As a homeowner, one is often faced with many challenges when it comes to the maintenance of one’s home. One of the more labor intensive aspects of this investment is the swimming pool. A pool owner is constantly having to clean the pool and maintain the chemical balance of the water. But over time, wear and tear will make it necessary to resurface the pool. One common question most first time pool owners have is when is it time to resurface?
While there is no hard timetable to resurfacing a pool, it is generally accepted that it will be required around the eight to ten year mark and at least once in the lifetime of the pool. There are many factors that will determine the speed of which your pool surface will deteriorate. Surface type, physical wear, chemical compounds and weather all play a role in how soon an owner will need to resurface.
The type of pool surface in use is a key factor. While common white plaster is a popular choice due to its smooth texture and appearance, it will be more susceptible to all water conditions. Another popular choice comes in the form of ceramic coated aggregate products. These products are essentially colored ceramic-coated sand mixed into plaster. Aggregates are far more durable than standard plaster but is also more expensive. Water quality also effects the decay of a pools surface. The harsh chemicals used to keep the water clean and safe from harmful organisms also accelerates the breakdown of the plaster compounds. Physical wear can be from occupant use as well as the normal cleaning process. Weather can also have a negative impact on the pool surface. Extreme cold and temperature fluctuations will also add to the process.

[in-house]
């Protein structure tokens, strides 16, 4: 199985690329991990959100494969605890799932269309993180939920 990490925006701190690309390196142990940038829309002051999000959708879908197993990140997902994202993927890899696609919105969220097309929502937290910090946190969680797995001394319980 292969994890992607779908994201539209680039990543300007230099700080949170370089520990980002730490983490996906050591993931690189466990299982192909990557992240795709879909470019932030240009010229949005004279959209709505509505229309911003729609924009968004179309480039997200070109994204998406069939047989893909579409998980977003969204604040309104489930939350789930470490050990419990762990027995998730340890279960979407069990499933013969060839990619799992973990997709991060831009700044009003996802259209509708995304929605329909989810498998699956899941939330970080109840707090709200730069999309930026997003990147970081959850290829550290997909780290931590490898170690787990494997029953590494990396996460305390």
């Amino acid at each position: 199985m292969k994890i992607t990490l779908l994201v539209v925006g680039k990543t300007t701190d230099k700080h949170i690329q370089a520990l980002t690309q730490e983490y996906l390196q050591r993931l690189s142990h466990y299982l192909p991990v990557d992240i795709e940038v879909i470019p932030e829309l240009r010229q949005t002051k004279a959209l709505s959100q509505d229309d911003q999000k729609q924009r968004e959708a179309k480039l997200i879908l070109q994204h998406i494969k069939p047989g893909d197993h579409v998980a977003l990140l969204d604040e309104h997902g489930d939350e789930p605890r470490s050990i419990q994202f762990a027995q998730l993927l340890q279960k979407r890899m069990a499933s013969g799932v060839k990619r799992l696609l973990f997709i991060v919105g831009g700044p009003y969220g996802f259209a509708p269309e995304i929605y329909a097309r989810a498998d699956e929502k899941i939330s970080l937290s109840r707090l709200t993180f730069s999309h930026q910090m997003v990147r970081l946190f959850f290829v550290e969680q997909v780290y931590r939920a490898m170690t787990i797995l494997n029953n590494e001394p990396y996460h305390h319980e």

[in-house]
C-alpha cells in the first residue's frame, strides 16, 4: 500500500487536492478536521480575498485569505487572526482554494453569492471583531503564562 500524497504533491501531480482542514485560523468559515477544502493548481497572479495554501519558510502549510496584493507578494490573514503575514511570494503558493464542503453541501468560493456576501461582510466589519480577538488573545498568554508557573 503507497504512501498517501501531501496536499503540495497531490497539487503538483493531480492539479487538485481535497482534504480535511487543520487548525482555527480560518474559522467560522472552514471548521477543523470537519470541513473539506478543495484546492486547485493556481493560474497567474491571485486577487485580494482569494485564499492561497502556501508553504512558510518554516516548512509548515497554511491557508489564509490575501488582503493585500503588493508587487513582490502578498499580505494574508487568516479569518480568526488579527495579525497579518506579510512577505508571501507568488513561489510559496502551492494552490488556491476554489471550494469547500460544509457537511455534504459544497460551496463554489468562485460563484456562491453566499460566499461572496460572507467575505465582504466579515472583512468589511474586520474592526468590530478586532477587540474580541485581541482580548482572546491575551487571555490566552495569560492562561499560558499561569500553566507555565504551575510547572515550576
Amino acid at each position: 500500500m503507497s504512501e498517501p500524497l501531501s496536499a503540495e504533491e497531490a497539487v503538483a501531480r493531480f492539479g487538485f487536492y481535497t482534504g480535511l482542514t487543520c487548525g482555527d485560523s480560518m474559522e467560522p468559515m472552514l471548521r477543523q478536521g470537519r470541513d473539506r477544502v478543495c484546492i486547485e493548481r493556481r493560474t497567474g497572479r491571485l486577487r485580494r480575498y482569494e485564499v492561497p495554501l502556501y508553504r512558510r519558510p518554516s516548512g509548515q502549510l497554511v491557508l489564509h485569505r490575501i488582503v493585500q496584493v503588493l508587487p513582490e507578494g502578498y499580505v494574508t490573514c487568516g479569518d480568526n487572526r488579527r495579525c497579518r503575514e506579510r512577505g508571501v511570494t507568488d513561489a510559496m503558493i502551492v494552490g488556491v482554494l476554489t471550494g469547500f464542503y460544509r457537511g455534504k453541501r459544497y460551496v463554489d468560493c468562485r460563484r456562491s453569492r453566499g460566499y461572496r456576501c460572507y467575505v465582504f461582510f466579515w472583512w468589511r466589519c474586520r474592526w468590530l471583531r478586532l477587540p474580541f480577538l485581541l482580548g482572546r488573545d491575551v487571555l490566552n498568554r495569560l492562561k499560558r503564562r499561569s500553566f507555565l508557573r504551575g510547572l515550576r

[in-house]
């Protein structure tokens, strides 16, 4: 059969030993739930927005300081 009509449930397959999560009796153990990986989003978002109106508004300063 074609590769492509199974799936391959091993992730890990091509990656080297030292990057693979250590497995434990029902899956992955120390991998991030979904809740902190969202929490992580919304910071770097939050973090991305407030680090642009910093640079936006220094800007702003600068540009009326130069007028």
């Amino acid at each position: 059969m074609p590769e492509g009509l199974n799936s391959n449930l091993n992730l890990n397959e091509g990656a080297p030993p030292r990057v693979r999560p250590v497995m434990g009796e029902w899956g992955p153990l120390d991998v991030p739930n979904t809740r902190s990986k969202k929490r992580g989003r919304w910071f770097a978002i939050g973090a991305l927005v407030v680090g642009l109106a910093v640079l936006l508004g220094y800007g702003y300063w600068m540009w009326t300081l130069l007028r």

Regardless of the surface type, there will be signs to look for that will indicate it is time to resurface. Chalking is a good sign that it may be time to resurface. Chalking is the development of a chalky residue on the surface of a pool. If the pool is allowed to deteriorate, an owner will notice scaling and light shading. Discoloration, cracking and delamination may occur in extreme cases. In any case, it is recommended that once signs of decay are noted, steps should be taken to repair the pool before structural damage occurs. If an owner fails to maintain their pool, it could lead to more costly repairs and possibly replacement of the pool itself.